Looking into the early development of creative symphonic genius is a little bit like watching a runner in the early stages of a marathon. It’s not quite the same transcendent experience as being at the finish line at the moment of victory, but the insight into how that genius developed can be a thrilling experience in and of itself.
Ars Viva, the Skokie-based professional orchestra that gleans heavily from the ranks of the Chicago Symphony, offered early works of Schumann, Schubert and Brahms in its concert Sunday under the baton of Alan Heatherington, a fascinating look at how three Romantic giants came to maturity under the all-encompassing shadow of Beethoven.
As the producer for the Gilmore Festival’s biennial radio series, I was offered a sneak peek into the world of their newest Gilmore Artist Award winner, Kirill Gerstein, a few days before his CSO debut. The five of us in the WFMT studios listened as he transformed music from Bach’s English Suites into a tour-de-force of virtuosity and intense musical purpose. Every note was thought out and well-placed, every contrapuntal line in the potentially labyrinthine score brought out with intelligent interpretation and refreshing clarity.
As Mel Brooks once put it, “it’s good to be the king.” If you were a British royal in the 18th century, it meant having the cosmopolitan and talented George Frederic Handel at your disposal, conjuring regal music to celebrate all the important milestones in your life. Hand-picked from over 40 years that Handel spent in London, Jane Glover’s Music of the Baroque performed three of his pieces at the Harris Theater that collectively traced the arc of a royal life, from divinely-inspired birth through marriage and death.
In a season that already has heavily focused on the music of Igor Stravinsky, the Chicago Symphony Orchestra proved once again to be a masterful interpreter of the Russian composer’s art, presenting an enlightening take on his Ode, Apollon musagète, and Oedipus Rex with the Music Director of the San Francisco Symphony, Michael Tilson Thomas.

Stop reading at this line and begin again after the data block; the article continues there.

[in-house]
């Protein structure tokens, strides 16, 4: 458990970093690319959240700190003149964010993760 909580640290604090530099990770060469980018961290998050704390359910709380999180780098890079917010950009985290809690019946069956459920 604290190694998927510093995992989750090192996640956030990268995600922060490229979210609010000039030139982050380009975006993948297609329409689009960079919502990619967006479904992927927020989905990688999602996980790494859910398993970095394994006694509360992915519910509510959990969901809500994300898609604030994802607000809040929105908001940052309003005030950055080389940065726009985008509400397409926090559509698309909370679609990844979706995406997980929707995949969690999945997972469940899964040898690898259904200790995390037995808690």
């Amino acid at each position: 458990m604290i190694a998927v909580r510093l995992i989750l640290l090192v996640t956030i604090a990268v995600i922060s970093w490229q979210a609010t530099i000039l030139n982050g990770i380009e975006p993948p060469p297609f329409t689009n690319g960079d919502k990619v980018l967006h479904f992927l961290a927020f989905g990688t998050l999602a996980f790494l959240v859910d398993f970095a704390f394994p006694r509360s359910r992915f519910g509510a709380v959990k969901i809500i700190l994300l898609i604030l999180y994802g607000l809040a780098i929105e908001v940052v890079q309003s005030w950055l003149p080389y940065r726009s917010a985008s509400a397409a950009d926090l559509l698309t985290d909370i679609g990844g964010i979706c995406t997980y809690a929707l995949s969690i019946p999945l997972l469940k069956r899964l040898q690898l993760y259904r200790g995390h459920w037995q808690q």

In the program notes to this past weekend’s Chicago A Cappella concert at the Music Institute of Chicago, Artistic Director Jonathan Miller remarks that “for many of us, the spiritual has at its essence the quality of a gift-- a gift which is not meant to be hoarded, but shared and passed on to others.” This ethos of sharing and a passionate reverence for the source material were the pillars upon which the nine-member vocal group built their concert of varied spirituals, a testament to the power of this affecting music and to the communicative potential of the human voice.
I have to admit, it sometimes makes me a little nervous when a conductor steps on stage without a score. There’s enough that can go awry when 60+ musicians congregate in one place, without the conductor missing an entrance, miscuing the trombones, or taking a movement too fast.
But then there are the rare instances when a conductor inhabits a composer’s musical realm so intuitively and completely that having the notes to read would be superfluous. That was, without equivocation, the case with Jane Glover as she led the Music of the Baroque in a Mozart concert on Sunday in Evanston’s First United Methodist Church.
More than any other art form, music can be a salve that heals the soul in times of need and offers a glimpse of a brighter tomorrow. In a Martin Luther King Day concert filled with symbolism, the Chicago Sinfonietta gave its Orchestra Hall audience both of those things (and more) in an outstanding performance of Beethoven’s 9th Symphony, the composer’s ode to freedom and to the brotherhood of humanity.
Crossover concerts that meld different kinds of music often walk a fine line between accessibility and authenticity. At one extreme, they’re watered-down versions of the original that offend the purists and lose some of the qualities that made a particular genre of music attractive in the first place. At their best, audiences come for one reason, and have their horizons opened up to new experiences and other types of music.
Contempo’s recent performance at the Harris Theater, “Double-Bill: Where Jazz and Contemporary Music Intersect,” falls mostly into the latter category, combining three recently-composed pieces by Shawn Brogan Allison, Bernard Rands, and Yu-Hui Chang with a piano-sax jazz set by Chris Potter and Kenny Werner.
It’s hard to believe that almost a century has gone by since the riotous premiere of Stravinsky’s The Rite of Spring in 1913. Generations of children have grown up watching Fantasia, and the music has long since been established as a staple of concert programs. Nevertheless, a standout performance has the potential to bring the house down, as the Chicago Symphony Orchestra did with David Robertson this past weekend.
"M. Boulez at my house at 9:30,” wrote Olivier Messiaen in his diary in 1944. “Likes modern music,” he added. It was the understatement of the century. Pierre Boulez went on to become the perfect avatar of the postwar avant-garde, the one who permitted no compromise, no concession, no half-way, no consideration of values.
-- Alex Ross, The Rest is Noise